BY JEFF DEENEY Today I saw a long and boxy old black Cadillac parked on Master Street just west of 17th. Master Street is on the south edge of Pill Hill; up the block towards Jefferson Street young pushers were perched on every stoop with pockets full of Oxys, Percs, and Xanies. They watched the passing traffic for white guys from downtown who might be out cruising on their lunch breaks with fat wallets and runny noses, hoping to cop their medication. Every eye in that crowded corridor between Jefferson and Master Street vied for contact with mine, assuming I was there to buy. After being closely watched by the young neighborhood boys who were all waiting for me to pull over, or maybe swing around the block for another slow cruise past the loitering crews, I pulled to a stop at a red light.
There’s a pay phone near the end of the block and a man in a lightweight, acid-washed denim jacket with beige leather sleeves was holding the receiver away from his face, his conversation interrupted by a passerby. He held his hand out, letting the other man who stopped to talk to him take something from it that I couldn’t clearly see. In turn, the other man put a folded up bill in his still outstretched palm. The man on the phone went back to talking and the other man walked off.
That was when I saw the Cadillac — it was in the background as I watched the man walking off with what were probably a couple of pills in a little plastic baggie. I saw a man on a bicycle leaning into the Caddy’s window; the ass end of his bike was sticking out into the middle of the street, blocking my path. When the light turned green I made a right onto Master Street and pulled up to his rear tire. He looked like a rough, white addict and I didn’t want to start drama by laying on the horn, so I gave him a minute to finish his business. There was an elderly black couple inside the car. The old man in the driver’s seat, who was 80 if he was a day, handed the man on the bike a bag like you get at the bodega, made from thin black plastic with a smiley face printed on it. The man on the bike opened the bag and took a quick peek inside; he liked what he saw and reached into his pocket for a knot of cash.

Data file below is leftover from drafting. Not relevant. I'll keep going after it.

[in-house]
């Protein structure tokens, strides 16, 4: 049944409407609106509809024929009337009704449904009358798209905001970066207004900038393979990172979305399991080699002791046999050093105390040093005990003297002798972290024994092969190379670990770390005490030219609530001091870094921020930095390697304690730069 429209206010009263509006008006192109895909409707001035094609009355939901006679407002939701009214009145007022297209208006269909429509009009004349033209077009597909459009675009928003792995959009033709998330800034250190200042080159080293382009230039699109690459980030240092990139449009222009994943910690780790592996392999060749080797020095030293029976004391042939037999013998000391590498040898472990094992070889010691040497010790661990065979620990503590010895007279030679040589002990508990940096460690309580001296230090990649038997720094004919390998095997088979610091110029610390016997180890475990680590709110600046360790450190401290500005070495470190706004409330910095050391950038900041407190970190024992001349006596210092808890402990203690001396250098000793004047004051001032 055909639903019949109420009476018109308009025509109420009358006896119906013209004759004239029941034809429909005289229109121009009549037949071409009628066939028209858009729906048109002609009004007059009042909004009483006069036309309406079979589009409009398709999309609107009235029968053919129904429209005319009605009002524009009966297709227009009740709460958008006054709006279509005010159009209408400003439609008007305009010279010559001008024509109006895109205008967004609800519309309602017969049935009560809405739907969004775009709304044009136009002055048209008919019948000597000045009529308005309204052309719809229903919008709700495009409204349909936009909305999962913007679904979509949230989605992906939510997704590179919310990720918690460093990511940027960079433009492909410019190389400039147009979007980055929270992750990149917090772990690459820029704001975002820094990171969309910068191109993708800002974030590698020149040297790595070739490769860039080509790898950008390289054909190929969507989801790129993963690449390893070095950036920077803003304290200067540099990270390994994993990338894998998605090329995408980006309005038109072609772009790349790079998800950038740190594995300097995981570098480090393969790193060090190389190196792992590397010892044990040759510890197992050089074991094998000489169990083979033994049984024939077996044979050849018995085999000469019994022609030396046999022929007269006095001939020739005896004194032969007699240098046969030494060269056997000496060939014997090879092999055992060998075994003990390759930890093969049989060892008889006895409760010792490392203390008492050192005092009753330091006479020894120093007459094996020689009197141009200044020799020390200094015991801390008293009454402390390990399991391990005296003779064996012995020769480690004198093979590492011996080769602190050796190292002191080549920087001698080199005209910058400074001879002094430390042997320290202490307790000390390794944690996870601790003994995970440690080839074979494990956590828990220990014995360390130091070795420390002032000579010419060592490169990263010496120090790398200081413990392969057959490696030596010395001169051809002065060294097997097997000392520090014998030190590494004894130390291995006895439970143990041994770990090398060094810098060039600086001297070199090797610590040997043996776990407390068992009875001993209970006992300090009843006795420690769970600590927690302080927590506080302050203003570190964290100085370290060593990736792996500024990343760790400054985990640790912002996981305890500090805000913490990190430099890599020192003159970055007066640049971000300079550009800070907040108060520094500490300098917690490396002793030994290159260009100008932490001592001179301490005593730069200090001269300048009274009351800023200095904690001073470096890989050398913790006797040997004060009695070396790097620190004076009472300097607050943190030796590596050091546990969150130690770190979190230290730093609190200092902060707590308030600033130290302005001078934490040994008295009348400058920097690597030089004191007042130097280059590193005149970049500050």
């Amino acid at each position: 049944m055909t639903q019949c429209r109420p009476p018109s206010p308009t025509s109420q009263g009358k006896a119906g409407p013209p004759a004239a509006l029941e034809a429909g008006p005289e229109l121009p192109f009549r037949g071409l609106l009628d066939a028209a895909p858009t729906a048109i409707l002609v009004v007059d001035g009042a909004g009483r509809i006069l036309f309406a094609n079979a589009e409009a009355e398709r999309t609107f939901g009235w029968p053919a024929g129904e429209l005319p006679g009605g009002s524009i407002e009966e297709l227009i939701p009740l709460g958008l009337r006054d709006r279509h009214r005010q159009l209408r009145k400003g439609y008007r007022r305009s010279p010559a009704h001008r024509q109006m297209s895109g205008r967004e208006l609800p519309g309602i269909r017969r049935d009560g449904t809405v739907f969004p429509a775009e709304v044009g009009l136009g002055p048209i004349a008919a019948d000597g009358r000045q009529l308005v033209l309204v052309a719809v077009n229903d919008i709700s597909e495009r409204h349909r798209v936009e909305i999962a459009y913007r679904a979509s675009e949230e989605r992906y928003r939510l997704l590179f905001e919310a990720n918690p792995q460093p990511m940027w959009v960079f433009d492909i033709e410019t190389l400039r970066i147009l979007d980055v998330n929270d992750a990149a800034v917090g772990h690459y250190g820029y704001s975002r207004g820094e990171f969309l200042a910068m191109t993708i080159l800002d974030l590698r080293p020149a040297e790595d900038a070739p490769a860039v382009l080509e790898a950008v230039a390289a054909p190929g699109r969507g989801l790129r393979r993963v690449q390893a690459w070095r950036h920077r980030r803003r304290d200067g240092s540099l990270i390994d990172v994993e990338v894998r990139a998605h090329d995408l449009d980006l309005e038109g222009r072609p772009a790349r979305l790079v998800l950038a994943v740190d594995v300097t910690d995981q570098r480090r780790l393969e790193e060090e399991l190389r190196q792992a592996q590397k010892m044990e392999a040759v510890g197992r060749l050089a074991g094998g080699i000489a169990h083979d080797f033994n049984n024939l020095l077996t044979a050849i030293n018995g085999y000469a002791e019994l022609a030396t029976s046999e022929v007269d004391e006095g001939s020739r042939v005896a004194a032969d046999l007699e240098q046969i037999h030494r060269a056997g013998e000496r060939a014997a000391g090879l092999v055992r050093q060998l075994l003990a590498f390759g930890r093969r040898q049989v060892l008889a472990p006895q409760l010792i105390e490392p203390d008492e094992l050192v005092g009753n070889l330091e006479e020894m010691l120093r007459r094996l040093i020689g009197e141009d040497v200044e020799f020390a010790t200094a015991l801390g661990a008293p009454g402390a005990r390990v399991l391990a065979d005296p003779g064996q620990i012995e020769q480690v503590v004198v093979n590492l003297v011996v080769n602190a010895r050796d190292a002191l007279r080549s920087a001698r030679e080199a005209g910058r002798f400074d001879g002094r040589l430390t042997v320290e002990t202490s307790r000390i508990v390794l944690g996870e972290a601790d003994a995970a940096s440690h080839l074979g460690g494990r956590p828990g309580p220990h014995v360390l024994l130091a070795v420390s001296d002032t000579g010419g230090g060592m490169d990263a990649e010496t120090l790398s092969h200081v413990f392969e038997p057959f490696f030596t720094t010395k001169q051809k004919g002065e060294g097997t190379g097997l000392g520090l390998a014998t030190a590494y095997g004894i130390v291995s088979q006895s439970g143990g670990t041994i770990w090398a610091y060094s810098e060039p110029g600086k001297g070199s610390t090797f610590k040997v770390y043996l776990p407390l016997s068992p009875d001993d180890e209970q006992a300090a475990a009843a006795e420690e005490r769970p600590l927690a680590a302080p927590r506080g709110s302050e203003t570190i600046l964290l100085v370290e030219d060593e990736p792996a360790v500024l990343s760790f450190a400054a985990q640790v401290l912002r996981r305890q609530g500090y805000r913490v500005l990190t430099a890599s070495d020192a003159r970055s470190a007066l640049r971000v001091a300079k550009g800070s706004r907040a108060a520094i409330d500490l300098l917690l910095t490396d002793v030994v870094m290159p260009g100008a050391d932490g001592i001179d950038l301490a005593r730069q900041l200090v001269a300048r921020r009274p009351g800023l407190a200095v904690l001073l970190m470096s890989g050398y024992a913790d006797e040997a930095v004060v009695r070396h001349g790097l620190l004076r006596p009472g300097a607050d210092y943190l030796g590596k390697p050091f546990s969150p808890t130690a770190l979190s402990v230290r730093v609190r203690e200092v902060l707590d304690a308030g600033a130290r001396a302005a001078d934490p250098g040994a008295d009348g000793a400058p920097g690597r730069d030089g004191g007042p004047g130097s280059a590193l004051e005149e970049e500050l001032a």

Who would have thought? The neighborhood oldsters were out for an afternoon drive, probably straight from the pharmacist with a sack full of meds for sale. The driver gave a quick tip of the fedora and started to crank his window closed. He wife was sat stern and stony-faced, sitting stock still as her husband steered their big boat of a vehicle out into traffic right in front of me. They turned on to 18th Street, with me behind them. They were driving so slow that the guy on the bike was way out ahead of us. They had a white bumper sticker that said, “Marriage =” in bright red letters next to a pair of stick figures like you find on public bathroom doors, one lady and one gentleman, holding hands.
AFTERWORD: It occurred to me while sitting in detox coming off a 320 mg/day OxyContin habit in January of 2004 that it’s kind of fascinating that North Philadelphia has a specific section dedicated strictly to the distribution of black market pharmaceutical drugs. I honestly hadn’t thought much about it when I was there buying pills because I was usually feeling pretty miserable and also a little nervous about getting stuck up for my money or stopped by the cops. Once I had a chance to reflect it struck me that Pill Hill was a sociologically significant location whose emergence as a major destination for drug abusers citywide mirrored the increasing incidence of prescription drug abuse nationwide. I’ve written about Pill Hill and prescription drug abuse in Philadelphia periodically over the past 3 years. This particular Today I Saw was written while I was working with homeless families; I had returned to Pill Hill to work with a couple local churches who were helping out my clients. As a social worker I’ve had the opportunity to help families in other neighborhoods likeFairhill and West Kensington where I used to score drugs. I feel like I have paid down some sort of cosmic debt in being part of the solution and not the problem. I returned to Pill Hill recently, this time for the Daily Beast, and that story is set to run soon. Keep an eye out for a link to it here on Phawker.